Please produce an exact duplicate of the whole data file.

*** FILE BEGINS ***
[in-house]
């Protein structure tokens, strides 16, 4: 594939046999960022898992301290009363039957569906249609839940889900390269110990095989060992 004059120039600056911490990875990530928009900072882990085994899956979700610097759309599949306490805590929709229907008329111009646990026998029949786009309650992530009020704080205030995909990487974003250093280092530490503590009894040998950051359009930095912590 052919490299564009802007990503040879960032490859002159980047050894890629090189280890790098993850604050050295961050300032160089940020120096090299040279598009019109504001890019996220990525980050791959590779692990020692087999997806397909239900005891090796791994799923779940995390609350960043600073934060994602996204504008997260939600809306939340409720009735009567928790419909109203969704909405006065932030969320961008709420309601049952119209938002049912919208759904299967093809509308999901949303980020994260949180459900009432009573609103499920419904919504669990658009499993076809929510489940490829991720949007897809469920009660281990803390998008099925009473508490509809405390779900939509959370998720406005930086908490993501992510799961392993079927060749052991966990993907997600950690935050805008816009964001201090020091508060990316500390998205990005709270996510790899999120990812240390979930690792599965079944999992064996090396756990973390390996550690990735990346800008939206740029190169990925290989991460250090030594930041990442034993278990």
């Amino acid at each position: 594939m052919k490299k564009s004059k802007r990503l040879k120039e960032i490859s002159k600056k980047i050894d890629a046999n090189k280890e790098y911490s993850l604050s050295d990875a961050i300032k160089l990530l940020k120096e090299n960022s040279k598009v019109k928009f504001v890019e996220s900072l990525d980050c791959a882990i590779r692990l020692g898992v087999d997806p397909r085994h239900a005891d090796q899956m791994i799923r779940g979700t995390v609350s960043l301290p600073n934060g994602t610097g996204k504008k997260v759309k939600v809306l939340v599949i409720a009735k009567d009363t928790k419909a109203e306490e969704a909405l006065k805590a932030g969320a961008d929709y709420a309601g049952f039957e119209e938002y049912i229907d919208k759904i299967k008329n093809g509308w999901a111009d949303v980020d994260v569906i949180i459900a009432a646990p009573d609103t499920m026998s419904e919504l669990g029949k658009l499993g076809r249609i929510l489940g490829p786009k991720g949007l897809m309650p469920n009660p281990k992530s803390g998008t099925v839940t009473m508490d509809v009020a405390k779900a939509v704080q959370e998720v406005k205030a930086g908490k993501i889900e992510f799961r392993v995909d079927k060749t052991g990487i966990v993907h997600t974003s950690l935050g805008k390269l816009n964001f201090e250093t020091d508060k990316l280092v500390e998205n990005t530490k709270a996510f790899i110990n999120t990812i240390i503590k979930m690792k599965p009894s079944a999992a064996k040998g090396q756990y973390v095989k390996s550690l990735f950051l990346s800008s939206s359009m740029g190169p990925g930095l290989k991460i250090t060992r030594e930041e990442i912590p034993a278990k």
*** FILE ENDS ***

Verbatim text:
[in-house]
């Protein structure tokens, strides 16, 4: 594939046999960022898992301290009363039957569906249609839940889900390269110990095989060992 004059120039600056911490990875990530928009900072882990085994899956979700610097759309599949306490805590929709229907008329111009646990026998029949786009309650992530009020704080205030995909990487974003250093280092530490503590009894040998950051359009930095912590 052919490299564009802007990503040879960032490859002159980047050894890629090189280890790098993850604050050295961050300032160089940020120096090299040279598009019109504001890019996220990525980050791959590779692990020692087999997806397909239900005891090796791994799923779940995390609350960043600073934060994602996204504008997260939600809306939340409720009735009567928790419909109203969704909405006065932030969320961008709420309601049952119209938002049912919208759904299967093809509308999901949303980020994260949180459900009432009573609103499920419904919504669990658009499993076809929510489940490829991720949007897809469920009660281990803390998008099925009473508490509809405390779900939509959370998720406005930086908490993501992510799961392993079927060749052991966990993907997600950690935050805008816009964001201090020091508060990316500390998205990005709270996510790899999120990812240390979930690792599965079944999992064996090396756990973390390996550690990735990346800008939206740029190169990925290989991460250090030594930041990442034993278990």
């Amino acid at each position: 594939m052919k490299k564009s004059k802007r990503l040879k120039e960032i490859s002159k600056k980047i050894d890629a046999n090189k280890e790098y911490s993850l604050s050295d990875a961050i300032k160089l990530l940020k120096e090299n960022s040279k598009v019109k928009f504001v890019e996220s900072l990525d980050c791959a882990i590779r692990l020692g898992v087999d997806p397909r085994h239900a005891d090796q899956m791994i799923r779940g979700t995390v609350s960043l301290p600073n934060g994602t610097g996204k504008k997260v759309k939600v809306l939340v599949i409720a009735k009567d009363t928790k419909a109203e306490e969704a909405l006065k805590a932030g969320a961008d929709y709420a309601g049952f039957e119209e938002y049912i229907d919208k759904i299967k008329n093809g509308w999901a111009d949303v980020d994260v569906i949180i459900a009432a646990p009573d609103t499920m026998s419904e919504l669990g029949k658009l499993g076809r249609i929510l489940g490829p786009k991720g949007l897809m309650p469920n009660p281990k992530s803390g998008t099925v839940t009473m508490d509809v009020a405390k779900a939509v704080q959370e998720v406005k205030a930086g908490k993501i889900e992510f799961r392993v995909d079927k060749t052991g990487i966990v993907h997600t974003s950690l935050g805008k390269l816009n964001f201090e250093t020091d508060k990316l280092v500390e998205n990005t530490k709270a996510f790899i110990n999120t990812i240390i503590k979930m690792k599965p009894s079944a999992a064996k040998g090396q756990y973390v095989k390996s550690l990735f950051l990346s800008s939206s359009m740029g190169p990925g930095l290989k991460i250090t060992r030594e930041e990442i912590p034993a278990k």